At the other extreme, your mother may have been mean, abusive, self-centered, a taker, or a not very warm and fuzzy human being, so that you vowed early on to be her opposite. Now you're afraid that if you're not hypervigilant about keeping yourself on the nice wagon, you'll fall off and end up exactly like you know who. If you had one parent who was overly nice and one who was overly not nice, you may be wary of both options and confused about how to be. Or, maybe your parents pingponged between being nice one moment and nasty the next, so that you never learned there's an in-between. Perhaps neither of your parents treated you well, so you responded by keeping a low profile or yessing them to death. What else could you do? Rebelling would have risked more abuse, so you threw all your energy into desperately hoping that being extra good would drive away their meanness.
Just one more point about why you've spent most of your life angling to be Mother Teresa and I'll move on. When we're young, we think in the simplest terms. If we see only two positions, overly nice and not nice, with no gradient in between, we assume there are only two choices. We fear that if we pick overly nice, we'll be stepped on and run over, so we choose top dog over underdog. Or we select overly nice because it's unbearable to consider being not nice and hurting other people. A choice between a rock and a hard place if ever there was one. Who knew that there were other options? Not you.
GRAB YOUR THINKING CAP From your upbringing, how were you programmed to be the nice queen? Are you trying to be like someone or unlike him or her, or are you confused about how to be?
How can I ditch the nice girl persona and regain control of my eating?
Never fear — there's hope! By reading this book, you'll learn how putting yourself last and doing what others want rather than what you want has set you up to feel cheated and drives you to overeat. Of course, all the understanding in the world won't change you automatically, but insight leads to clearer, healthier thinking and forms the basis for making better decisions.
What you need is some balance in your life: to know when to say no and when to say yes, how to ask for help as easily as you give it, when to let other people live with the consequences of their choices, how to be honest with yourself (always) and forthright and direct with other people (most of the time), and why it's important to give up striving to be perfect and accept your perfectly imperfect self. Right about now, little voices in your head may be screaming that what I'm suggesting is too tall an order, that you'll never be able to succeed at scrubbing all that snowy whiteness out of you and allowing yourself a bit of tarnish. Or you may be terrified of uncovering some sourness or bitterness under that glossy, sugar-coated veneer.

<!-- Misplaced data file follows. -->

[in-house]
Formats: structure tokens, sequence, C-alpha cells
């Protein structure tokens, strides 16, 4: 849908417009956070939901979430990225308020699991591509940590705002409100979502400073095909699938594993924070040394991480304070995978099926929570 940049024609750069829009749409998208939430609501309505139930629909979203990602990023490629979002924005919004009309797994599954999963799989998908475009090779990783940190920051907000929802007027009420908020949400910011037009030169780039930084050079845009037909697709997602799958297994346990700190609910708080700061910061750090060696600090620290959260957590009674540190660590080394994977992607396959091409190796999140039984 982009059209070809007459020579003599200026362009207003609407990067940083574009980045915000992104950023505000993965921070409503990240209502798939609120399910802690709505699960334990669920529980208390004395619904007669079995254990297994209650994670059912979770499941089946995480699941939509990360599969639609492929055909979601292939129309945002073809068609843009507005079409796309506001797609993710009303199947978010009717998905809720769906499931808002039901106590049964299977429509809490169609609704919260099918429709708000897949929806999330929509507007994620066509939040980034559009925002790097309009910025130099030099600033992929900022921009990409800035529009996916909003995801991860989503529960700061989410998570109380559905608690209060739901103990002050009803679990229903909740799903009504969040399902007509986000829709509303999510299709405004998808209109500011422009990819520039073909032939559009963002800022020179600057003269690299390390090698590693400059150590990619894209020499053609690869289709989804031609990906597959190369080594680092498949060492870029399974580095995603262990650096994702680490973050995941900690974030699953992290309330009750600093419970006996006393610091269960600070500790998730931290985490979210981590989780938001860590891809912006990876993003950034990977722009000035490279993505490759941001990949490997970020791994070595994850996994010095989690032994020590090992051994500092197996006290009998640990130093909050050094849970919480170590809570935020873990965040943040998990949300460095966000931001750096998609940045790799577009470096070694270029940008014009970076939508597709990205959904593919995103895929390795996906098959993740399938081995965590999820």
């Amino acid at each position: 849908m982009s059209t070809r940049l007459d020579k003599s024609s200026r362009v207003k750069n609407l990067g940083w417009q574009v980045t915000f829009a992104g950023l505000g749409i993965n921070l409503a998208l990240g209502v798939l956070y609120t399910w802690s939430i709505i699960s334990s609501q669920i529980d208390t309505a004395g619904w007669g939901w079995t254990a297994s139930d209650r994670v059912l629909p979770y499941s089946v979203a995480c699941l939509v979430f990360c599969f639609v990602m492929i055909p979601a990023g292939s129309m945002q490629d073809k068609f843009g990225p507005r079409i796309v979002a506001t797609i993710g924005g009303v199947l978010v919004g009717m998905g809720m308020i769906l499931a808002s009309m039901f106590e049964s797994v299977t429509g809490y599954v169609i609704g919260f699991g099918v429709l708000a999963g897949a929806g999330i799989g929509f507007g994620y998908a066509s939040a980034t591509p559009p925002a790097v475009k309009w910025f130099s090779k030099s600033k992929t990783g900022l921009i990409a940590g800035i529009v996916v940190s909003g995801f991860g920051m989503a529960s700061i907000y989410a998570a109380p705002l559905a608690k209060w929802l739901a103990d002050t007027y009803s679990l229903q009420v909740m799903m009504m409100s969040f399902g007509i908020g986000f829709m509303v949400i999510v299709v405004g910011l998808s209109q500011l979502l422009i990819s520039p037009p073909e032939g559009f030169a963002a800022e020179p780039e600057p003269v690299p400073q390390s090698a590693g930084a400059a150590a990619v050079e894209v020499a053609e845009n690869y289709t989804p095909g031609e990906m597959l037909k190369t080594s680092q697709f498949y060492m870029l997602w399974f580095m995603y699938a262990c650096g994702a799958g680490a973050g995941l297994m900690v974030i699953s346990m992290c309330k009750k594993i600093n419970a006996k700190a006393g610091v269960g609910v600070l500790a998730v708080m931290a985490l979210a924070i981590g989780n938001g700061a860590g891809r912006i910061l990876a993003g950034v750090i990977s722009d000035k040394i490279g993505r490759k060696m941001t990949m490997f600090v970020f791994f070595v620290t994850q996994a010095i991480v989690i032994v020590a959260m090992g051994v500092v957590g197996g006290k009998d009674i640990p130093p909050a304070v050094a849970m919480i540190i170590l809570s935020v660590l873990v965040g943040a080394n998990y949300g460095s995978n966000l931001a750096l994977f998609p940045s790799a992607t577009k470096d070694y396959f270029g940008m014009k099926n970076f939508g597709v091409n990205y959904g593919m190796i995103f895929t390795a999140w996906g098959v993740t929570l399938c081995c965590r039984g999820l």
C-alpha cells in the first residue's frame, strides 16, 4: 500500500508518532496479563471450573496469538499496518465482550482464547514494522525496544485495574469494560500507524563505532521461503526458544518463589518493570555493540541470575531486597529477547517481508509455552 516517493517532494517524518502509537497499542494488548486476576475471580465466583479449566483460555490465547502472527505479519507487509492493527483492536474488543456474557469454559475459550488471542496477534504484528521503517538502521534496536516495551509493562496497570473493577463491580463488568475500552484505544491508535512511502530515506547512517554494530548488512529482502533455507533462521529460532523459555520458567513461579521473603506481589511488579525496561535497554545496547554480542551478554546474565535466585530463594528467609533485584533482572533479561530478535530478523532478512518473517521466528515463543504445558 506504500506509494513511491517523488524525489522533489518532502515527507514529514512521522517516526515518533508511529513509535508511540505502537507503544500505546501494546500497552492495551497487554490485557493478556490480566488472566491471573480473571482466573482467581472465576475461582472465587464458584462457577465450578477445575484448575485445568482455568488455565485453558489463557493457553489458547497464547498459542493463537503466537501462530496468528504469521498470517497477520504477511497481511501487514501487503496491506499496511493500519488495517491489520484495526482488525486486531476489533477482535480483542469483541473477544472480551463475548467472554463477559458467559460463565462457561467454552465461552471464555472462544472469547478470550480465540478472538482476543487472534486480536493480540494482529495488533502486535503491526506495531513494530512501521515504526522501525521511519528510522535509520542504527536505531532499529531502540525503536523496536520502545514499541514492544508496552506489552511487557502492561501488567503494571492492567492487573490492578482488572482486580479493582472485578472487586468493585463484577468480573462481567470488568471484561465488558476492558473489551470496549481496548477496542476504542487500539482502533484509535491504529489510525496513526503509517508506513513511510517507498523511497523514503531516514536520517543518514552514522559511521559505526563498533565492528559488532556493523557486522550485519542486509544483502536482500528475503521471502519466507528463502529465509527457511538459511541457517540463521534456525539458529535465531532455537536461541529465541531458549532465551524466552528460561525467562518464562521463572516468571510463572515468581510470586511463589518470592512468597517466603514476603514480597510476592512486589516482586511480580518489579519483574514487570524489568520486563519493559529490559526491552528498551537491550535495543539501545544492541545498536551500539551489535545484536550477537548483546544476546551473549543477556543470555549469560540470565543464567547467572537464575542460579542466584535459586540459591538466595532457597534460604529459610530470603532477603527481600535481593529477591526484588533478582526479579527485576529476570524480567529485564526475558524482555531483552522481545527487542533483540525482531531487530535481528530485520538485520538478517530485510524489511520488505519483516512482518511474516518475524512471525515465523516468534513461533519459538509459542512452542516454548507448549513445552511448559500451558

All natural and normal reactions. Not to worry. I'm convinced that after reading this book you'll be able to reorder your priorities and reshuffle your goals, improve your relationship with food and be more comfortable in your body and, better yet, feel freer and more authentic than you've ever felt in your life.
Add new, forceful personality traits — don't eliminate your niceness. Kindness, caring, consideration, and generosity are stellar qualities...as long as you don't go overboard with them and act in ways that are hurtful to yourself.
Recognize that women have a history of subservience and are fighting an uphill battle to be not nice and accepted in today's society. Men don't have to jump through these hoops. If the deck seems stacked against you, it's because it is!
Study women — past and present — who were courageous, outspoken, and powerful, and discover how they were able to succeed in spite of the fact that they weren't the nicest girls on the block. Use them as role models. All women need them.
Talk to other women about the pressure to be nice. Think about starting a No More Nice Girls support group of friends, neighbors, or coworkers.
Ask yourself how the roles of men and women in your family (particularly your parents) have shaped your desire to be so nice.
To do today
Catch yourself when you're about to apologize and instead say nothing!